Monday, 7 July 2014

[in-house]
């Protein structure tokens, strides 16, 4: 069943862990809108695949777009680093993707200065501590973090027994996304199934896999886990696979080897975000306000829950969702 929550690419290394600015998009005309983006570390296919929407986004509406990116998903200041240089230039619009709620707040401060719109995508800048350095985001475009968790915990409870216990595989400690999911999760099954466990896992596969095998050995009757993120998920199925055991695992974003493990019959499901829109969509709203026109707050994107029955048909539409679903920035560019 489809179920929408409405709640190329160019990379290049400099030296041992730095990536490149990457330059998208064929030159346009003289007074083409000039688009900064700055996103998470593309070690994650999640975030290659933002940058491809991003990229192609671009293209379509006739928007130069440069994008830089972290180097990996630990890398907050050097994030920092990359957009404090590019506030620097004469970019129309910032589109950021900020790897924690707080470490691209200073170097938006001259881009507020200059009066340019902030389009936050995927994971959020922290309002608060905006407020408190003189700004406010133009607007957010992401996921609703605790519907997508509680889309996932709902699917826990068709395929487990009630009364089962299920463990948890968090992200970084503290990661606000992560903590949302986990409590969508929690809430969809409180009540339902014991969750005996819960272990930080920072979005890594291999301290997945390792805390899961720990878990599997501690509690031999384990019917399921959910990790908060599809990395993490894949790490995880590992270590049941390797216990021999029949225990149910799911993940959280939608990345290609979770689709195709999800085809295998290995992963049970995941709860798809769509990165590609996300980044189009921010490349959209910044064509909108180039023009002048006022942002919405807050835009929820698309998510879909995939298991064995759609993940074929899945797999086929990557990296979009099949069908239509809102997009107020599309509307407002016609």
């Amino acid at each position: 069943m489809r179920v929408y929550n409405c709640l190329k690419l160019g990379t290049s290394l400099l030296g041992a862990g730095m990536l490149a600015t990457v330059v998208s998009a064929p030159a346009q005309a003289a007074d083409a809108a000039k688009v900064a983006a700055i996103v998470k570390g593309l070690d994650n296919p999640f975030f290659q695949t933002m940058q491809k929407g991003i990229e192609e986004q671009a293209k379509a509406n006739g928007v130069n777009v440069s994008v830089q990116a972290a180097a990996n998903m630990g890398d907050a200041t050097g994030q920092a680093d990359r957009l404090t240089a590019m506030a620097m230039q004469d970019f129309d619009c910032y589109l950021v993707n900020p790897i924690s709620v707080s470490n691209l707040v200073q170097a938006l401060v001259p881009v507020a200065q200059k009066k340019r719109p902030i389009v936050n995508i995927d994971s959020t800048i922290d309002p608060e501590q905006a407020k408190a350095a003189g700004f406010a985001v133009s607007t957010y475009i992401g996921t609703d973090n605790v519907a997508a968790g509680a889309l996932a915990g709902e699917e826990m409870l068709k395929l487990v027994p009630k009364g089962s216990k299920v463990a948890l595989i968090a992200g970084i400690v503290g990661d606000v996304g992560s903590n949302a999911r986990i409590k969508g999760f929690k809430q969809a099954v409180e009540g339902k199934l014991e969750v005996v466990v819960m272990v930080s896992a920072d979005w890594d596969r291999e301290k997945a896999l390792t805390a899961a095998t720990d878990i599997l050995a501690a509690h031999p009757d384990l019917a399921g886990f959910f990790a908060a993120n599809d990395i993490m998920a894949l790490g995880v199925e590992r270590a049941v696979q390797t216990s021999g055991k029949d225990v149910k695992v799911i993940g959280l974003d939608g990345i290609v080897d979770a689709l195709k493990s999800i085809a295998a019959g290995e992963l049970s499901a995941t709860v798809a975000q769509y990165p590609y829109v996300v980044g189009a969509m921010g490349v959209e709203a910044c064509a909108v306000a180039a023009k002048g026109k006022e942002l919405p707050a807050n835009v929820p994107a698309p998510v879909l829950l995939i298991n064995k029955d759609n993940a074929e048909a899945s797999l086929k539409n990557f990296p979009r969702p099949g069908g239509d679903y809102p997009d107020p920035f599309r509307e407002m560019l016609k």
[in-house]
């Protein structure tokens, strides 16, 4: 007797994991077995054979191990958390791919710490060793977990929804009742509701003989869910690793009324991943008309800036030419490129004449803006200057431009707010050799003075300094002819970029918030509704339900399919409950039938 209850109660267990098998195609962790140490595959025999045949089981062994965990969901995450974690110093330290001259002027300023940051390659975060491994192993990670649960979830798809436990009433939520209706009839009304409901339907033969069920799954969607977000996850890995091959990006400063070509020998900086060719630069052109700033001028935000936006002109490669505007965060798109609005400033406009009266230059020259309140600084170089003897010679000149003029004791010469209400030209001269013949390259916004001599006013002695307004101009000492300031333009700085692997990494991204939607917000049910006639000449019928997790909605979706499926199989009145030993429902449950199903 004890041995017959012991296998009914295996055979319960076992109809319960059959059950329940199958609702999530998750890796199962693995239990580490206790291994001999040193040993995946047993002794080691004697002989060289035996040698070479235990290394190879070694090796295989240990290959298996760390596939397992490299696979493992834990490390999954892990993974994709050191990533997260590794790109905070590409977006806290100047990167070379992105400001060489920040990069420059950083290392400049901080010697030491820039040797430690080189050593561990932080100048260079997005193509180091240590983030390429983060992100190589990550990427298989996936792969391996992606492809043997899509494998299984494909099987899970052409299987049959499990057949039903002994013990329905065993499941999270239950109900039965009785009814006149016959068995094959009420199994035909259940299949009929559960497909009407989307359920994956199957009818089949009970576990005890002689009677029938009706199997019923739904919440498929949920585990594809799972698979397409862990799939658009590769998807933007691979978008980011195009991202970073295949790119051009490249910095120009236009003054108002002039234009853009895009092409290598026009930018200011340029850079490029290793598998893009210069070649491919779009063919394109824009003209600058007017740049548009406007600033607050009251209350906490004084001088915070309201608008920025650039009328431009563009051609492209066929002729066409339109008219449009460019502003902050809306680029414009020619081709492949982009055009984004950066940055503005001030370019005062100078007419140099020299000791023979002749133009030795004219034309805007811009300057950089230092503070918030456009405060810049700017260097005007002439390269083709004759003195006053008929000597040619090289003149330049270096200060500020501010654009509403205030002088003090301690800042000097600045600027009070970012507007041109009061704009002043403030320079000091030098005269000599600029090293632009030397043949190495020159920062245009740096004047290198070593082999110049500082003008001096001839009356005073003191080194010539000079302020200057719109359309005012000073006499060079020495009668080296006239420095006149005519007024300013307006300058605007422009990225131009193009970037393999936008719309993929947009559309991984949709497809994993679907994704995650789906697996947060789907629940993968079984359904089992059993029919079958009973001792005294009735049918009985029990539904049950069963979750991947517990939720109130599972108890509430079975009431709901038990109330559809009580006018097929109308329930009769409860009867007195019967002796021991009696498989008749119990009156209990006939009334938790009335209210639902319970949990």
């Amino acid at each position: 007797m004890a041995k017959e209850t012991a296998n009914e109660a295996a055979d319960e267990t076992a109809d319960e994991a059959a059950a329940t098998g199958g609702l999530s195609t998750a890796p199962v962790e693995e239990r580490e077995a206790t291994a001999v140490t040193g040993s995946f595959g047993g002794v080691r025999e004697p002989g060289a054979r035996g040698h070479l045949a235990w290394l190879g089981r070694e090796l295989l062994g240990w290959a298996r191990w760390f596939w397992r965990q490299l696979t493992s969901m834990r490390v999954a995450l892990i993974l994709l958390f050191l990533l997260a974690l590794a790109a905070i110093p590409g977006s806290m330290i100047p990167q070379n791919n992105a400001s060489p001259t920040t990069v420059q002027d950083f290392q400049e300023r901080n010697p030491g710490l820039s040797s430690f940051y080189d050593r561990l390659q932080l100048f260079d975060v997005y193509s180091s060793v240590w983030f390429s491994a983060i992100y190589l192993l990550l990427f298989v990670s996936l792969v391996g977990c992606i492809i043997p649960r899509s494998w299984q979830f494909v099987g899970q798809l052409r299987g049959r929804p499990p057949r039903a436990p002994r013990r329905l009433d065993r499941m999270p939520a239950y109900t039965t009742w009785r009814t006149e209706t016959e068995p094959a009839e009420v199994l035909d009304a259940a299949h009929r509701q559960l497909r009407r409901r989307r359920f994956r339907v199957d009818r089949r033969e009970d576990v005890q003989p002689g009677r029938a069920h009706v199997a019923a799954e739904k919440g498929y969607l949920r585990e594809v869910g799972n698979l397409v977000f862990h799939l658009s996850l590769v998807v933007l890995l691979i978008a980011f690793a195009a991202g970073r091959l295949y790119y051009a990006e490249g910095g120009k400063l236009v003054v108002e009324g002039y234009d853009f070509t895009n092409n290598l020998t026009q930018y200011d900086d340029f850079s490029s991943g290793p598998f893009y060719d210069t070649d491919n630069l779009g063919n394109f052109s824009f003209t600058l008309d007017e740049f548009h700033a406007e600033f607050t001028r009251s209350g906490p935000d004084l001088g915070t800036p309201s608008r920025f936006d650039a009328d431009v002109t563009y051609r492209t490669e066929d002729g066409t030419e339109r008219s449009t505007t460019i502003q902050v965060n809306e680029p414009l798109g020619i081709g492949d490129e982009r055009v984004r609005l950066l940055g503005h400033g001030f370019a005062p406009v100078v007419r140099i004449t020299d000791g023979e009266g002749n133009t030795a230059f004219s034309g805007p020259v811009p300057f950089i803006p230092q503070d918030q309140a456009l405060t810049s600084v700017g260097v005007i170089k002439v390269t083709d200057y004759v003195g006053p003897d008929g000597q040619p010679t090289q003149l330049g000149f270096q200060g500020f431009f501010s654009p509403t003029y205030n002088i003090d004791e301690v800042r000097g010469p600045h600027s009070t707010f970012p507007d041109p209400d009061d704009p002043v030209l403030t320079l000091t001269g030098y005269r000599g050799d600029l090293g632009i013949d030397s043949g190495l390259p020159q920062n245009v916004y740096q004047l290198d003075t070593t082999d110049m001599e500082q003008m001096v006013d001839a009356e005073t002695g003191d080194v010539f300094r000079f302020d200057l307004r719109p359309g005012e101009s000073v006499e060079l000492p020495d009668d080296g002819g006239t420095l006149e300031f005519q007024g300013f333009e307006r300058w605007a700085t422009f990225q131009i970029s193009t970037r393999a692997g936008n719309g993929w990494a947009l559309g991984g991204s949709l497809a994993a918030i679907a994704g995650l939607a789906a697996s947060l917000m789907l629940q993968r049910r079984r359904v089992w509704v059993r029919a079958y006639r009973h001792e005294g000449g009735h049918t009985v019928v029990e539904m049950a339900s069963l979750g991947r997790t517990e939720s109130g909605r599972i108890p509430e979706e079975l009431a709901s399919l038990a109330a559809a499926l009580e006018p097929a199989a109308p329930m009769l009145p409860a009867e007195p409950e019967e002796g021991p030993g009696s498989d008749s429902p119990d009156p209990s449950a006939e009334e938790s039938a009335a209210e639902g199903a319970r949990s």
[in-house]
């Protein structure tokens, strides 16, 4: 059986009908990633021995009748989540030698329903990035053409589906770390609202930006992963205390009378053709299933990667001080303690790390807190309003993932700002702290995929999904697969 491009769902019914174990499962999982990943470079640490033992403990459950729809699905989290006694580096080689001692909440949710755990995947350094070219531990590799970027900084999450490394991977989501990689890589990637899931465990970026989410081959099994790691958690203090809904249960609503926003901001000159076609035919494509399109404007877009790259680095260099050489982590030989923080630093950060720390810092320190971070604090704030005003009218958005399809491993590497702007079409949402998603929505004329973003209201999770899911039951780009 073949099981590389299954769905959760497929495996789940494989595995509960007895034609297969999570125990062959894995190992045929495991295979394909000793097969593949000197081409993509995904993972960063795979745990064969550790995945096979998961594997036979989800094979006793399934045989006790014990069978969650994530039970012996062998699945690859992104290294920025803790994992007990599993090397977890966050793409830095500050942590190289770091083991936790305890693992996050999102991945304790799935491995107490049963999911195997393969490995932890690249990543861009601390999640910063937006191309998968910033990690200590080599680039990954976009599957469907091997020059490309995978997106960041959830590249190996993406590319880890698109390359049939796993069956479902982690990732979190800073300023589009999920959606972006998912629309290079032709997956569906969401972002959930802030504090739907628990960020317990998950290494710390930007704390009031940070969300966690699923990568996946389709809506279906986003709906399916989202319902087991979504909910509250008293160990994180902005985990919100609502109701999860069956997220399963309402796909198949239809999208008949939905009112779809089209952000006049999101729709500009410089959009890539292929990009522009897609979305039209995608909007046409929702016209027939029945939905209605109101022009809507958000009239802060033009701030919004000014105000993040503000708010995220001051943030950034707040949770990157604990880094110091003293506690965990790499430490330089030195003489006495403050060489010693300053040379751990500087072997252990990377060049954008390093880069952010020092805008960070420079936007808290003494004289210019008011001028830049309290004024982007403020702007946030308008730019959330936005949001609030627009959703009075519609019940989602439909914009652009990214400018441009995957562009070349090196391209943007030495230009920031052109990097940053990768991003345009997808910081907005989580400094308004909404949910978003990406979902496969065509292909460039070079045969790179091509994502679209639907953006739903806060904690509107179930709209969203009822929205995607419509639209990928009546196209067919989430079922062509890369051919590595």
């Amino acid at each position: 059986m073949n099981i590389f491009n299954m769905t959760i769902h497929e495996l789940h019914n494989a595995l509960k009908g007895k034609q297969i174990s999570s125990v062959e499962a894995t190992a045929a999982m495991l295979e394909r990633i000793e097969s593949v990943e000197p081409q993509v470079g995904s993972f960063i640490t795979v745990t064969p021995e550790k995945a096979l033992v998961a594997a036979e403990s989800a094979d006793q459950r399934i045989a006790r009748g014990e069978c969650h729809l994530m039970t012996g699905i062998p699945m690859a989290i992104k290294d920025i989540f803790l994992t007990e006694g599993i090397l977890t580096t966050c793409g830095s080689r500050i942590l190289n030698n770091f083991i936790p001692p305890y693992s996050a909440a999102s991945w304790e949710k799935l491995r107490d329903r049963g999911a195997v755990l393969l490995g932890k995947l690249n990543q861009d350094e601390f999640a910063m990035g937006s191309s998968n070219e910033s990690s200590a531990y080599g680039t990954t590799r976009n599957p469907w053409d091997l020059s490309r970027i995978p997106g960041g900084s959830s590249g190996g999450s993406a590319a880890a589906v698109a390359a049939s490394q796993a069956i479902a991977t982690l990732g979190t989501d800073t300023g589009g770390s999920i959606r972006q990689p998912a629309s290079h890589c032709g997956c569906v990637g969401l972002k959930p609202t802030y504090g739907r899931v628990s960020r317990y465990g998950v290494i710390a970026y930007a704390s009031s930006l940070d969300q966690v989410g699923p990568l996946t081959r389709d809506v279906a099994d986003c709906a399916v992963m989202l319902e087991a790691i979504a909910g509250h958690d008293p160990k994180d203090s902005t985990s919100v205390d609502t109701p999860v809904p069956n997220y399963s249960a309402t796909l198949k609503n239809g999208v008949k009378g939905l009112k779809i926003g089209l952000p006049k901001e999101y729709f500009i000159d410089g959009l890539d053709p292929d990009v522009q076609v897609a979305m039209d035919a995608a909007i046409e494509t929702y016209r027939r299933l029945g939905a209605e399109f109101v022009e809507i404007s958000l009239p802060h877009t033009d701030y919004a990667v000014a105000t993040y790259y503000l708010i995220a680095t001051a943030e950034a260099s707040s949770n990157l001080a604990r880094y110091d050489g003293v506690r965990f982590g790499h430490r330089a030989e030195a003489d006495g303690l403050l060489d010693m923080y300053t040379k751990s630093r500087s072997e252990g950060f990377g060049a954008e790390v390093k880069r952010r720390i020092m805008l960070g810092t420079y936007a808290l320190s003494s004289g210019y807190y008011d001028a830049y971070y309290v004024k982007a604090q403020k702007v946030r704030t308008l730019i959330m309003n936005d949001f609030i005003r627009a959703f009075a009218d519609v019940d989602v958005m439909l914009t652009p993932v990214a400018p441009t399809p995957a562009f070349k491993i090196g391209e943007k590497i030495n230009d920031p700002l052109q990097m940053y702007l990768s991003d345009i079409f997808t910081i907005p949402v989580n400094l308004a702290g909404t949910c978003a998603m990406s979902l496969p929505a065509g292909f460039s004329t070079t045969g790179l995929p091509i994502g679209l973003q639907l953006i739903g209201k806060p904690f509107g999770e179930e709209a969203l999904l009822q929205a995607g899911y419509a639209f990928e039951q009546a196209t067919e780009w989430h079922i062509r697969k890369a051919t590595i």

A surface, atmospheric and cloud (fraction, height, optical thickness, and particle size) property anomaly retrieval from highly averaged longwave spectral radiances is simulated using 28 years of reanalysis. Instantaneous nadir-view spectral radiances observed from an instrument on a 90° inclination polar orbit are computed. Spectral radiance changes caused by surface, atmospheric, and cloud property perturbations are also computed and used for the retrieval. This study's two objectives are: 1) to investigate whether or not separating clear-sky from cloudy-sky reduces the retrieval error and 2) to estimate the error in a trend of retrieved properties. This simulation differs from earlier studies in that annual 10° zonal cloud and atmospheric property anomalies defined as the deviation from 28-year climatological means are retrieved instead of the difference of these properties from two time periods. The root-mean-square (RMS) difference of temperature and humidity anomalies retrieved from all-sky radiance anomalies is similar to the RMS difference derived from clear-sky radiance anomalies computed by removing clouds. This indicates that the cloud property anomaly retrieval error does not affect the retrieved temperature and humidity anomalies. When retrieval errors are nearly random, the error in the trend of retrieved properties is small. Approximately 30% of 10° zones meet conditions that the true temperature and water vapor amount trends are within a 95% confidence interval of retrieved trends, and that the standard deviation of retrieved anomalies (σret) are within 20% of the standard deviation of true anomalies (σn). If σret/σn -1 is within ±0.2, 91% of the true trends fall within the 95% confidence interval of the corresponding retrieved trend. The simulation suggests that highly averaged longwave spectral radiances can be used to derive the trend of cloud and atmospheric properties.
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